Pain can be associated with many parts of your body’s function, meaning pain that you feel in your face could come from anything from a toothache to a migraine or a condition affecting your body’s other systems. This means that the pain source is not always the same as the place when you feel its sensation.

Rest assured, there are specialists for each of these systems prepared to diagnose and treat any pain you may encounter. Your dental professional will be a great resource for oral problems, while other medical professionals will be happy to assist you with other conditions.

Dental Conditions

There are many different presentations of pain. More accurately describing the type you feel can help your dental professional diagnose and treat its underlying cause.

Types of oral pain may include:

  • Temperature sensitivity: Can be caused by dental treatment, tooth decay, gum disease, or infection (depending on how severe the pain is and how long it lingers).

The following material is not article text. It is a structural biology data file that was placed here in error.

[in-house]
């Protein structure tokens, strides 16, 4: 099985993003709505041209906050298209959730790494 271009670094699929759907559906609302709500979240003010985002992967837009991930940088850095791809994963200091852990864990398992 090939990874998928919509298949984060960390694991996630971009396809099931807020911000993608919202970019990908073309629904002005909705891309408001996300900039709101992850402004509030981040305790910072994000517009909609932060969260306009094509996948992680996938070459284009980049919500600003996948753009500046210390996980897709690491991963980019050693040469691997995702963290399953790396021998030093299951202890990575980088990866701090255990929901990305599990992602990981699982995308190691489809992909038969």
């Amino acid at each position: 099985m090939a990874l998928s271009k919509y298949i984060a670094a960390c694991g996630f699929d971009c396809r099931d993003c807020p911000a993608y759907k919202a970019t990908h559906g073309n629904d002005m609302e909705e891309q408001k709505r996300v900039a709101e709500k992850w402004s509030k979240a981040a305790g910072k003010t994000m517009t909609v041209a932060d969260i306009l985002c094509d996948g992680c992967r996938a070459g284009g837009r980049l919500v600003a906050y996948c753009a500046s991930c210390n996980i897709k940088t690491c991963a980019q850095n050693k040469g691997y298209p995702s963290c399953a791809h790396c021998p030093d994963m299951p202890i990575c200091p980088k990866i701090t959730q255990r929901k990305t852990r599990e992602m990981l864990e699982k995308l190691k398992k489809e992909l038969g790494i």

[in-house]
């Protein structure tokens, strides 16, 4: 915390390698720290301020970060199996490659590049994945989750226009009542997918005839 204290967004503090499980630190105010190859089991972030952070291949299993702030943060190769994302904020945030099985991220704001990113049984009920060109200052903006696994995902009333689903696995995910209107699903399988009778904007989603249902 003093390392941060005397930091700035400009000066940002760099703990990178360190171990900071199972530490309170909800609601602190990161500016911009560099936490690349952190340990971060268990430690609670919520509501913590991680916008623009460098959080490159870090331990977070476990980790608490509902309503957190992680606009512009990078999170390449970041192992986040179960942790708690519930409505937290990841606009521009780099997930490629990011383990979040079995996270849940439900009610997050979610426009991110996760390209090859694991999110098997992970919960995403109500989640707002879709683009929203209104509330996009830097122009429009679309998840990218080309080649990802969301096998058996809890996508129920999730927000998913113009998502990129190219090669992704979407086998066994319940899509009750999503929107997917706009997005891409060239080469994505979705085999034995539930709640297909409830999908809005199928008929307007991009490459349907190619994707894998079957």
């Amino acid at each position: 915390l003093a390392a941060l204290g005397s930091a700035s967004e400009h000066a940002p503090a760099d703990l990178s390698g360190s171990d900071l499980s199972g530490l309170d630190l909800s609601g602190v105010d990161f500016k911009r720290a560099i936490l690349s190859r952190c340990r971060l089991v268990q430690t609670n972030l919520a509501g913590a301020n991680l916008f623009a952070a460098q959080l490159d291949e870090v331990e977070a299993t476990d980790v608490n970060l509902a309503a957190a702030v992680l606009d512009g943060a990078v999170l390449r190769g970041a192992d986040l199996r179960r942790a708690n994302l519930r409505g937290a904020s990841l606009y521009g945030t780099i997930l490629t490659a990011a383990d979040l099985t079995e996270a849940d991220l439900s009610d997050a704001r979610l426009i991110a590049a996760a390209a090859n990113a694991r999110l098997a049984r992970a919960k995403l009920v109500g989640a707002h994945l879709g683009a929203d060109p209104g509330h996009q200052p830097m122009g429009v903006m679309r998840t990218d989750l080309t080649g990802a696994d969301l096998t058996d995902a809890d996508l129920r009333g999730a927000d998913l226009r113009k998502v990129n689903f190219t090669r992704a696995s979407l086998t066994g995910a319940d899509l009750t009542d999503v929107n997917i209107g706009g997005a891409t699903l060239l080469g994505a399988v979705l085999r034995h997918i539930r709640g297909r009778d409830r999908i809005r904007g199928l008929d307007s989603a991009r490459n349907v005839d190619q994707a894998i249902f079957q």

• Sharp pain when chewing: Can be caused by decay, damage to the tooth, or infection.
  • Persistent or severe pain: Can be caused by infection, injury, or decay.
  • Dull aches: Can be caused by sinus headaches, grinding your teeth, and other conditions.

Be sure to reach out to your dental professional for their expert recommendation and diagnosis. The sooner you confront your pain, the more you can avoid potential associated problems and find relief!

Temporomandibular Disorder (TMD)

The joints that connect your jaw to your skull (temporomandibular joints) are complicated structures that can develop disorders leading to pain. Together, these are known as temporomandibular disorders (TMD).

Symptoms of TMD may include:

  • Orofacial pain
  • Limited movement of your jaw when speaking or eating
  • Jaw gets stuck open or closed
  • Face fatigue
  • Popping or clicking sounds

Causes of TMD may include:

  • Stress or grinding your teeth (also known as bruxism)
  • Arthritis (including both rheumatoid arthritis and osteoarthritis)
  • Injury to your mouth, face, or jaw
  • Dislocation within the joint